Quarantining this period will help prevent family, friends, and the community from contracting coronavirus. People in quarantine should stay home, separate themselves from others, monitor their health, and follow directions from their state or local health department.
Now there is a difference between quarantine and isolation. While Quarantine keeps someone who might have been exposed to the virus away from others, Isolation, on the other hand, keeps someone who is infected with the virus away from others, even in their home.
Who needs to quarantine?
- If you have tested positive for COVID-19 and recovered, you do not have to quarantine as long as you do not develop symptoms of the virus.
- People who develop symptoms again within 3 months of their first bout of COVID-19 may need to undergo tested again if there is no medical explanation for their symptoms
- If you have been in close contact with someone who has COVID-19, you are not expected to quarantine if you have been fully vaccinated against the disease and show no symptoms.
Why would you need to quarantine?
You would need to quarantine if you have been in close contact with infected individuals, surfaces, or items.
The following counts as close contact:
- When you stay within 6 feet of someone who has COVID-19 for a total of 15 minutes or more
- When you provide care at home to someone who is sick with COVID-19
- When you kiss, hug, or hold someone who has the virus.
- When you share eating or drinking utensils with someone who has the virus
- When you come in contact with respiratory droplets when infected persons sneeze or cough.
Steps to for monitoring your health as you quarantine
- Stay home for 14 days after your last contact with a person who has COVID-19.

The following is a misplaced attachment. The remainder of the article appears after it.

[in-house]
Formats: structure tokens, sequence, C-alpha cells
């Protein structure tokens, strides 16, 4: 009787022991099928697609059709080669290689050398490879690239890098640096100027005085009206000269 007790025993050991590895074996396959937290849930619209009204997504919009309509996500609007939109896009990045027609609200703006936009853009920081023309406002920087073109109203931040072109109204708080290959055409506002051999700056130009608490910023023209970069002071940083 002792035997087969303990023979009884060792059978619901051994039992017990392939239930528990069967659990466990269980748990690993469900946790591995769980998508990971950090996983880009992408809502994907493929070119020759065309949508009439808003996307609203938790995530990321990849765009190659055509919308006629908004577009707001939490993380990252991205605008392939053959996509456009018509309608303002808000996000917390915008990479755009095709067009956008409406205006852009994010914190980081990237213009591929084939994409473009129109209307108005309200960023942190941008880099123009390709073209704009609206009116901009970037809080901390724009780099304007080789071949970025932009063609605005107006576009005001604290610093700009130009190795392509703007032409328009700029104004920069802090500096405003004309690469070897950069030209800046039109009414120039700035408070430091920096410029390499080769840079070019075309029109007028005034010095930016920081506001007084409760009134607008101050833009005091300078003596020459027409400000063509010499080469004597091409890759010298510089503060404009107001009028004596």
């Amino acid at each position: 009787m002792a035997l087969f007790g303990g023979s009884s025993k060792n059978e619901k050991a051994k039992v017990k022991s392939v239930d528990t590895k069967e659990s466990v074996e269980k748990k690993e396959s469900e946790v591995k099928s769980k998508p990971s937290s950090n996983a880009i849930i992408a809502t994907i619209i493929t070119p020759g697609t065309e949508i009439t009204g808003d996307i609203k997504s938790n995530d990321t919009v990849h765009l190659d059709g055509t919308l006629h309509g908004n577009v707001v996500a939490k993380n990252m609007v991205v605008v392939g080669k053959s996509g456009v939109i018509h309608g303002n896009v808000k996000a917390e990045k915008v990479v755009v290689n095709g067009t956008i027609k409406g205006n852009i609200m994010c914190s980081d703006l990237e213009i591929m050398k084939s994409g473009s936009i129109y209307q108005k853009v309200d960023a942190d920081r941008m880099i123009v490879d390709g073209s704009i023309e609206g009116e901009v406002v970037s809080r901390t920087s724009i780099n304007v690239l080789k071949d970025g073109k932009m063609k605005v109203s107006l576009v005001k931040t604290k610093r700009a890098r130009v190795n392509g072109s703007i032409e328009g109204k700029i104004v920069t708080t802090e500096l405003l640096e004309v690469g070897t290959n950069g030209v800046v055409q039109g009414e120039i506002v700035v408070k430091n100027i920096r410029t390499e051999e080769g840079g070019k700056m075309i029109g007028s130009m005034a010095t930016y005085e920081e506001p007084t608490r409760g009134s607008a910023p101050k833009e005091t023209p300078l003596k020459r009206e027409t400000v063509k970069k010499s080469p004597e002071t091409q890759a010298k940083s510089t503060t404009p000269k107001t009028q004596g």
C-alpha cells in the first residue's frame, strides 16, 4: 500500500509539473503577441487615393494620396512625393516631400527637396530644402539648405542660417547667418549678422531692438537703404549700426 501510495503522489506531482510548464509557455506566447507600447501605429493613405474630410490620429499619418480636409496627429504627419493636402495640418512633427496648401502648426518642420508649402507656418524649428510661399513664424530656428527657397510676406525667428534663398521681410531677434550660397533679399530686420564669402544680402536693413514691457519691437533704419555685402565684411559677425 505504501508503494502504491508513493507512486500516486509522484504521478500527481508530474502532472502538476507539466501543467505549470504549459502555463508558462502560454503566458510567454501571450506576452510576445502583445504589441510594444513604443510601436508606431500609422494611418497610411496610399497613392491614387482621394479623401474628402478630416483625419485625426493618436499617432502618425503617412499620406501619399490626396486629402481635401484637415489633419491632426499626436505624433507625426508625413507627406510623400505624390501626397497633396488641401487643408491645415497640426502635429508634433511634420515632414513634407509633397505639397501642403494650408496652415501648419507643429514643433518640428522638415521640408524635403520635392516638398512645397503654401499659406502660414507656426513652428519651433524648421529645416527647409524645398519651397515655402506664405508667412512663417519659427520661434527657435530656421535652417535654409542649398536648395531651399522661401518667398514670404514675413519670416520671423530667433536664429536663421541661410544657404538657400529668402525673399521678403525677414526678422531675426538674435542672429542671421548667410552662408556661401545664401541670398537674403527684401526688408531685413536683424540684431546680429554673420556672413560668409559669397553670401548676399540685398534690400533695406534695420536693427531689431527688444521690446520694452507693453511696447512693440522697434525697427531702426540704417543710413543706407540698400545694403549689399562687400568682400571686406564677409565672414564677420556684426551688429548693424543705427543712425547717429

- Watch for fever (100.4◦F), cough, shortness of breath, or other symptoms of COVID-19
- Stay away from others, especially people who are at higher risk of getting very sick from COVID-19
Quarantining after travel
If you have embarked on travels from outside the UK, Ireland, the Channel Island, or the Isle of man, you need to quarantine ten days after your arrival. However, if you do not want to quarantine for ten days, you could opt for another quarantine scheme. This scheme is referred to as a Test to Release.
This test cannot be taken until you have been in the UK for 5 full days. It is a voluntary test that applies to those quarantining in England only.
Under the Test to Release scheme, you can choose to pay for a private COVID-19 tea and if the result turns out negative, you can end your quarantine.
How to take part in the Test to Release scheme
Step 1: Book your test with a private test provider.
You need to book your test before you travel to England. If you decide to book on arrival, you need to fill another passenger locator form.
Step 2: Opt into the scheme on your passenger locator form.
Once you start filling the passenger locator form, you will be asked for details of your test.
Step 3: The test provider will either send a test to your address or you can attend a testing site. If you decide to go to a testing site, ensure you adhere to safe travel guidance and avoid public transport if possible.
Test to Release Scheme rules
- The Test cannot be used if you have been in or through any country that is on the UK’s travel ban red list.
- The test must be taken no earlier than the 5th day after arriving in England.
- If the test result is negative you can stop quarantine as soon as you receive the result
- If your test result is positive, you need to quarantine for another 10 days, starting from the day you took the test.